Simone: Say them again.
Csaba: Based on lesson one on possessives
Simone: No difference in the meaning.
Csaba: No, but you’ll hear both versions, which is why we mentioned them. The -nak, -nek endings are necessary in two cases. One is when we say sentences like last time
Simone: “Tom has a guinea pig.”
Csaba: The second is new material. When there is multiple possession in the sentence. Listen to this sentence
Simone: “The friend of Thomas' friend.”
Csaba: Tamás barátjának a barátja. The second possessor in the row has the -nak ending attached.
Simone: Let’s hear another example like that.
Csaba: A feleségem anyjának a barátja.
Simone: “My wife's mother's friend.” All right, let’s go back to the dialogue. Any more of these -nak sentences?
Csaba: A tanárnőnek van kajája?
Simone: “Do you have some food on you, miss?”
Csaba: A tanárnőnek van kajája? Of course, since the kid is polite, he says “does miss have food on her?” As usual, the polite second person is actually the third person. A tanárnőnek van kajája?
Simone: Let’s analyze the sentence more.
Csaba: A tanárnőnek van kajája? Tanárnő, or “miss,” is the possessor, so she has -nek attached. Kajája is “her food.”
Simone: All right. You guys should spend some time reading the PDF guide and we’ll be back with more possessives.

Outro

Simone: That just about does it for today.
Simone: Listeners, do you know the reason flashcards are so popular?
Csaba: It's because they work!
Simone: We've taken this time-tested studying tool and modernized with My Wordbank Flashcards!
Csaba: Learn vocabulary using your eyes and ears!
Simone: It's simple and powerful. Save difficult and interesting words to your personal vocabulary list called My Wordbank.
Csaba: Master words in your My Wordbank by practicing with Flashcards.
Simone: Words in My Wordbank come with audio, so you learn proper pronunciation.
Csaba: While you learn to recognize words by sight!
Simone: Go to HungarianPod101.com now, and try My Wordbank and Flashcards today!
Simone: All right. That does it for this lesson. Bye!
Csaba: Until next time, sziasztok.

14 Comments

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😄 😞 😳 😁 😒 😎 😠 😆 😅 😜 😉 😭 😇 😴 😮 😈 ❤️️ 👍

HungarianPod101.com Verified
Thursday at 06:30 PM
Pinned Comment
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Hi everyone!

You need to be careful when listen to Hungarian, it could be confusing.

HungarianPod101.com Verified
Friday at 04:02 PM
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Szia Mocha,

1. "i" and "e" are neutral vowels which means these vowels seem to be invisible to

harmony: if a stem-final neutral vowel (i) is preceded by a back vowel, the suffix will be still back.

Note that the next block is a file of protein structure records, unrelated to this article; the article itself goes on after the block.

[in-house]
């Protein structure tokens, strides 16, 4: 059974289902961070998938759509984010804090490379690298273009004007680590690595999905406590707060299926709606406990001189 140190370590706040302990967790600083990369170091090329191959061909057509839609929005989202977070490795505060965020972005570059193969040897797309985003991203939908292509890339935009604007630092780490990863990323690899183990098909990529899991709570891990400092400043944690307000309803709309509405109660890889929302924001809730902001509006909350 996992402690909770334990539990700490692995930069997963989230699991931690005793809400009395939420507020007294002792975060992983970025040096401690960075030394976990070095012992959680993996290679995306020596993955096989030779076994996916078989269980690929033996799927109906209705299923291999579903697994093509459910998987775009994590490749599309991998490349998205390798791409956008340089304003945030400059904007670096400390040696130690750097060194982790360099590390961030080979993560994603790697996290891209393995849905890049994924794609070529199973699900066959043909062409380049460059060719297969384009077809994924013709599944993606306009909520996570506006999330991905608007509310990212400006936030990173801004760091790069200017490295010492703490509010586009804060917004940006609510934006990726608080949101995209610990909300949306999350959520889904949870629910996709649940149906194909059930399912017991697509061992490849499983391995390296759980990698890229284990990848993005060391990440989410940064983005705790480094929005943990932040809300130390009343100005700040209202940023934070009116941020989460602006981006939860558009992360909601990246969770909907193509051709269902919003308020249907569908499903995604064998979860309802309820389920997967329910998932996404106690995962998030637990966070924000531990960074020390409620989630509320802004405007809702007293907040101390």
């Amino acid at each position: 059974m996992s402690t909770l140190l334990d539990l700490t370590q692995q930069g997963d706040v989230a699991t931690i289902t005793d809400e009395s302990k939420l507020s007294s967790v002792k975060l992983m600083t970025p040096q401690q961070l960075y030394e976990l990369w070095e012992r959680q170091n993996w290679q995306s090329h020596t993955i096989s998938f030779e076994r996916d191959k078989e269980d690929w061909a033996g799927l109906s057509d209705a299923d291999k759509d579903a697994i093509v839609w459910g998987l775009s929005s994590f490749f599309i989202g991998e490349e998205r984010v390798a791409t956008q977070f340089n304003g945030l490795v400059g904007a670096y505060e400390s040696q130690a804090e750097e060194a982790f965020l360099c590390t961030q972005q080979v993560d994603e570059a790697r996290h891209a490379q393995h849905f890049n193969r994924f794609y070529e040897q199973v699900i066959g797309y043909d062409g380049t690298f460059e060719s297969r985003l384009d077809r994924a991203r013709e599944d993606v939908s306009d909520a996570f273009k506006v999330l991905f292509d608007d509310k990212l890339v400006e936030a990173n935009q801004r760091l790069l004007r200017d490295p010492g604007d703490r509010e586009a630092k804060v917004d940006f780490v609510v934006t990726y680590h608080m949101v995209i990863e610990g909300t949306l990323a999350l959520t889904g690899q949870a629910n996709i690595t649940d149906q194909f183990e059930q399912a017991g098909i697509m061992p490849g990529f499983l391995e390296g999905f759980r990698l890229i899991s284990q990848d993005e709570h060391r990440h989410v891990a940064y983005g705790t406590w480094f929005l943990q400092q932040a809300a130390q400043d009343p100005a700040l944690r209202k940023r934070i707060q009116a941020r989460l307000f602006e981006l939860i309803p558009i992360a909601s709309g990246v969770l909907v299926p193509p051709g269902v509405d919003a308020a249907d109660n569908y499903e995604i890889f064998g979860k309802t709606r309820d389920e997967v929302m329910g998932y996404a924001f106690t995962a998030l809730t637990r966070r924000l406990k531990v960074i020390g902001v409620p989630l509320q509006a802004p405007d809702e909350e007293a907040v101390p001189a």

2. This is a rule when forming possessive: for word ending in a vowel (anya) you need a linking -j- before the third person single possessive ending. (anyja- his/her mother)

3. Your right! The proper possessive is "kutyája".

4. Eating chalk is based on a famous Hungarian teenage classic: Pál utcai fiúk.

This novel is about a group of boys having lot of adventures together. One of the characters tries to eat school chalk as he thinks he'll get high fever and he doesn't have to go to school. Don't try it! 😎


Zsuzsanna

Team HungarianPod101.com

Mocha
Sunday at 12:48 AM
Your comment is awaiting moderation.

Hello!I would like to ask some questions about this text?


1. For Tomi it's "Tominak", why is it "-nak" but not "-nek" for if I'm not mistaken, the last vowel of "Tomi" is "i", a front vowel?

2. The example sentence, "A feleségem anyjának a barátja", I searched for the original word of "mom's", "anyjának", and it is "anya". Why is there a "j" inserted between "y" and "a" in its possessive form?

3. I wonder if the possessive conjugations for "as ön", "az önök","az ő" and "az diákok" are actually the same? (like Kutya would become Kutyája after them?)

4. Also for the last sentence, is it the boy wants to taste chalk? haha, i wonder if that is Hungarian humour?


P.S. I wonder where can I check if I get response for my comments as well? Thank you!

Janka
Sunday at 05:17 PM
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Where are the transcripts? I saw them yesterday...

HungarianPod101.com Verified
Tuesday at 09:05 PM
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Szia Tiago!


Thank you very much for your question!


"hatom" ending means "I can" in Hungarian!


Let's see some examples for the verb "megkóstol":


1. Megkóstolhatom a tortát? (Can I taste the cake?)

2. Igen, megkóstolhatod. (yes, you can taste.)

3. Nem kóstolhatja meg. (He can't taste.)


If you have any other questions, please don't hesitate to send us a comment!:wink:


Szép napot!

Dorottya

Team HungarianPod101.com

Tiago Munk
Sunday at 07:35 AM
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Sziastok!


What would be the meaning of the ending "hatom" after the verb megkóstol? (Megkóstolhatom)


Köszönöm Szépen!

HungarianPod101.com Verified
Friday at 01:04 AM
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Hi Tom!


You are right, thank you very much!


We have updated the sentence:


Mit keres a kulcsom a földön? - “What are my keys doing on the floor?”


Also, this sentence:


"Two lessons ago we learned that possessive is expressed by adding certain endings to the

item possessed and not the possessor."


Thanks again, good catch!


Csaba

Team HungarianPod101.com:smile:

Tom Koenig
Wednesday at 07:13 AM
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Two mistakes in pdf. Bad tanslation

Mit keres a kulcsom a földön?

"What are my keys doing under the

table?"


Also a typo you have "time" where you mean "item"

HungarianPod101.com Verified
Sunday at 08:36 PM
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Szia Jóska!


Hogy vagy ma?:wink:


További szép napot!


Gergő

Team HungarianPod101.com

Jóska
Monday at 12:17 PM
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Nos, igen, ismét egy gépelési hiba maradt fenn minden alkalommal! :-)


Szia.

HungarianPod101.com Verified
Sunday at 01:14 PM
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Szia Jóska!


Mit fogtál el? :smile:

Elfogni means to catch something physically. I think you meant "felfogtam" or "megértettem":wink:


További szép napot!


Gergő

Team HungarianPod101.com